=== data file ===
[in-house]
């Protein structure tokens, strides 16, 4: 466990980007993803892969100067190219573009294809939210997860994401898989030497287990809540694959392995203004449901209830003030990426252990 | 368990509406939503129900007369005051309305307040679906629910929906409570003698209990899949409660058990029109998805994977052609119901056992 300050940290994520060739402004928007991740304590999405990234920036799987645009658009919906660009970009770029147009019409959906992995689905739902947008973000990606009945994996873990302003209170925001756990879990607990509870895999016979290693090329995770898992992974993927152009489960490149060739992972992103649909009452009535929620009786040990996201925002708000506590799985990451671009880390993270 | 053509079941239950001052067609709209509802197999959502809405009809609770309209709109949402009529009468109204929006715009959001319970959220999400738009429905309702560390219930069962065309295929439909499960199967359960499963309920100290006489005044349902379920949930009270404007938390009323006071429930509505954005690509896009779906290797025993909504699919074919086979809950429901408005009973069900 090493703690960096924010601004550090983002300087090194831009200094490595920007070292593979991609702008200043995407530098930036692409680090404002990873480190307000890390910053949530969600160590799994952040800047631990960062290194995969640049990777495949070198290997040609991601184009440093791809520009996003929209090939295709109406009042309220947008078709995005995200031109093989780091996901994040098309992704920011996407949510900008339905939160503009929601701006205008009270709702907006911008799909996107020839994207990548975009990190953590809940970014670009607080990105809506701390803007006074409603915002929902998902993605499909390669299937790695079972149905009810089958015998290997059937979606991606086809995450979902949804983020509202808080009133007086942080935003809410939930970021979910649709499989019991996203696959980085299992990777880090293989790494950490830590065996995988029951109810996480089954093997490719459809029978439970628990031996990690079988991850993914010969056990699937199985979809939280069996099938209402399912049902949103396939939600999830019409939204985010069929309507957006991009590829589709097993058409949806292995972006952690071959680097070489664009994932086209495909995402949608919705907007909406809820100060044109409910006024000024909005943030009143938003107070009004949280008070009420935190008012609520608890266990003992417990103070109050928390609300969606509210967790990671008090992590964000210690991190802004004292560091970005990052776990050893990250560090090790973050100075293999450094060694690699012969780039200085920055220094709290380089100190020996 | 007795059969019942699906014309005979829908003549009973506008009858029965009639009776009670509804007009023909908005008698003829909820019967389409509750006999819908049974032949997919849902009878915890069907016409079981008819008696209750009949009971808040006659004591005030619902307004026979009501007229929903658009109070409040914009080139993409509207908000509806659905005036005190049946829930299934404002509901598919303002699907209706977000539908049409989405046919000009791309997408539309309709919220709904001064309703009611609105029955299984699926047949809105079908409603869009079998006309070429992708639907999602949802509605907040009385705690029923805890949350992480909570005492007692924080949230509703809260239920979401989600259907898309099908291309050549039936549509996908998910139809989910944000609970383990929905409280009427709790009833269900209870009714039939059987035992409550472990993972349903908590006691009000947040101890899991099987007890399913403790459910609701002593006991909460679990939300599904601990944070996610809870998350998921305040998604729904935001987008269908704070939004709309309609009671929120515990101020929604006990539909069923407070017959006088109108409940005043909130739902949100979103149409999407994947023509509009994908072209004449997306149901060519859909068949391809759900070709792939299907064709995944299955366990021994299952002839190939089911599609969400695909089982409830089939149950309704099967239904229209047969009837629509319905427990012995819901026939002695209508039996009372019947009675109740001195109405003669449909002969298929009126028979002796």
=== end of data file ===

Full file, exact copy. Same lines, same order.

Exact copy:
[in-house]
């Protein structure tokens, strides 16, 4: 466990980007993803892969100067190219573009294809939210997860994401898989030497287990809540694959392995203004449901209830003030990426252990 | 368990509406939503129900007369005051309305307040679906629910929906409570003698209990899949409660058990029109998805994977052609119901056992 300050940290994520060739402004928007991740304590999405990234920036799987645009658009919906660009970009770029147009019409959906992995689905739902947008973000990606009945994996873990302003209170925001756990879990607990509870895999016979290693090329995770898992992974993927152009489960490149060739992972992103649909009452009535929620009786040990996201925002708000506590799985990451671009880390993270 | 053509079941239950001052067609709209509802197999959502809405009809609770309209709109949402009529009468109204929006715009959001319970959220999400738009429905309702560390219930069962065309295929439909499960199967359960499963309920100290006489005044349902379920949930009270404007938390009323006071429930509505954005690509896009779906290797025993909504699919074919086979809950429901408005009973069900 090493703690960096924010601004550090983002300087090194831009200094490595920007070292593979991609702008200043995407530098930036692409680090404002990873480190307000890390910053949530969600160590799994952040800047631990960062290194995969640049990777495949070198290997040609991601184009440093791809520009996003929209090939295709109406009042309220947008078709995005995200031109093989780091996901994040098309992704920011996407949510900008339905939160503009929601701006205008009270709702907006911008799909996107020839994207990548975009990190953590809940970014670009607080990105809506701390803007006074409603915002929902998902993605499909390669299937790695079972149905009810089958015998290997059937979606991606086809995450979902949804983020509202808080009133007086942080935003809410939930970021979910649709499989019991996203696959980085299992990777880090293989790494950490830590065996995988029951109810996480089954093997490719459809029978439970628990031996990690079988991850993914010969056990699937199985979809939280069996099938209402399912049902949103396939939600999830019409939204985010069929309507957006991009590829589709097993058409949806292995972006952690071959680097070489664009994932086209495909995402949608919705907007909406809820100060044109409910006024000024909005943030009143938003107070009004949280008070009420935190008012609520608890266990003992417990103070109050928390609300969606509210967790990671008090992590964000210690991190802004004292560091970005990052776990050893990250560090090790973050100075293999450094060694690699012969780039200085920055220094709290380089100190020996 | 007795059969019942699906014309005979829908003549009973506008009858029965009639009776009670509804007009023909908005008698003829909820019967389409509750006999819908049974032949997919849902009878915890069907016409079981008819008696209750009949009971808040006659004591005030619902307004026979009501007229929903658009109070409040914009080139993409509207908000509806659905005036005190049946829930299934404002509901598919303002699907209706977000539908049409989405046919000009791309997408539309309709919220709904001064309703009611609105029955299984699926047949809105079908409603869009079998006309070429992708639907999602949802509605907040009385705690029923805890949350992480909570005492007692924080949230509703809260239920979401989600259907898309099908291309050549039936549509996908998910139809989910944000609970383990929905409280009427709790009833269900209870009714039939059987035992409550472990993972349903908590006691009000947040101890899991099987007890399913403790459910609701002593006991909460679990939300599904601990944070996610809870998350998921305040998604729904935001987008269908704070939004709309309609009671929120515990101020929604006990539909069923407070017959006088109108409940005043909130739902949100979103149409999407994947023509509009994908072209004449997306149901060519859909068949391809759900070709792939299907064709995944299955366990021994299952002839190939089911599609969400695909089982409830089939149950309704099967239904229209047969009837629509319905427990012995819901026939002695209508039996009372019947009675109740001195109405003669449909002969298929009126028979002796």